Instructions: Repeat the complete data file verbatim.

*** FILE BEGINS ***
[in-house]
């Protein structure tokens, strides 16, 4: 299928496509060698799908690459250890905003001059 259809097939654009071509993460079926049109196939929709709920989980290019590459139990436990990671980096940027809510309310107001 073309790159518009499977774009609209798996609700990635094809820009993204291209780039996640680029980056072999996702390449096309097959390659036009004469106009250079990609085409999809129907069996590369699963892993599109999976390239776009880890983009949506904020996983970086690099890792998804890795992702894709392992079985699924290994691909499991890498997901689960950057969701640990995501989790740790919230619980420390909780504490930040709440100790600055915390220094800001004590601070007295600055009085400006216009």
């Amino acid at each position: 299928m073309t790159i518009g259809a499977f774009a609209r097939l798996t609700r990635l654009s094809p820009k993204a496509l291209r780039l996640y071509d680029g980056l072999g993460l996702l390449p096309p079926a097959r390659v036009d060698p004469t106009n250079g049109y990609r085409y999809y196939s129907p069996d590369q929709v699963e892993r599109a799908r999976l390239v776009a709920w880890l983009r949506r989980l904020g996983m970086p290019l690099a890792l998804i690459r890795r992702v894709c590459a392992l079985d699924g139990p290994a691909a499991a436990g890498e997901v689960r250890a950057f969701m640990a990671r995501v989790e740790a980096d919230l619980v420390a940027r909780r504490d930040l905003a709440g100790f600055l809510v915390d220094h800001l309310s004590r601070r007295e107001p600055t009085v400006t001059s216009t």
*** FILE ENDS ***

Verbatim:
[in-house]
């Protein structure tokens, strides 16, 4: 299928496509060698799908690459250890905003001059 259809097939654009071509993460079926049109196939929709709920989980290019590459139990436990990671980096940027809510309310107001 073309790159518009499977774009609209798996609700990635094809820009993204291209780039996640680029980056072999996702390449096309097959390659036009004469106009250079990609085409999809129907069996590369699963892993599109999976390239776009880890983009949506904020996983970086690099890792998804890795992702894709392992079985699924290994691909499991890498997901689960950057969701640990995501989790740790919230619980420390909780504490930040709440100790600055915390220094800001004590601070007295600055009085400006216009």
């Amino acid at each position: 299928m073309t790159i518009g259809a499977f774009a609209r097939l798996t609700r990635l654009s094809p820009k993204a496509l291209r780039l996640y071509d680029g980056l072999g993460l996702l390449p096309p079926a097959r390659v036009d060698p004469t106009n250079g049109y990609r085409y999809y196939s129907p069996d590369q929709v699963e892993r599109a799908r999976l390239v776009a709920w880890l983009r949506r989980l904020g996983m970086p290019l690099a890792l998804i690459r890795r992702v894709c590459a392992l079985d699924g139990p290994a691909a499991a436990g890498e997901v689960r250890a950057f969701m640990a990671r995501v989790e740790a980096d919230l619980v420390a940027r909780r504490d930040l905003a709440g100790f600055l809510v915390d220094h800001l309310s004590r601070r007295e107001p600055t009085v400006t001059s216009t």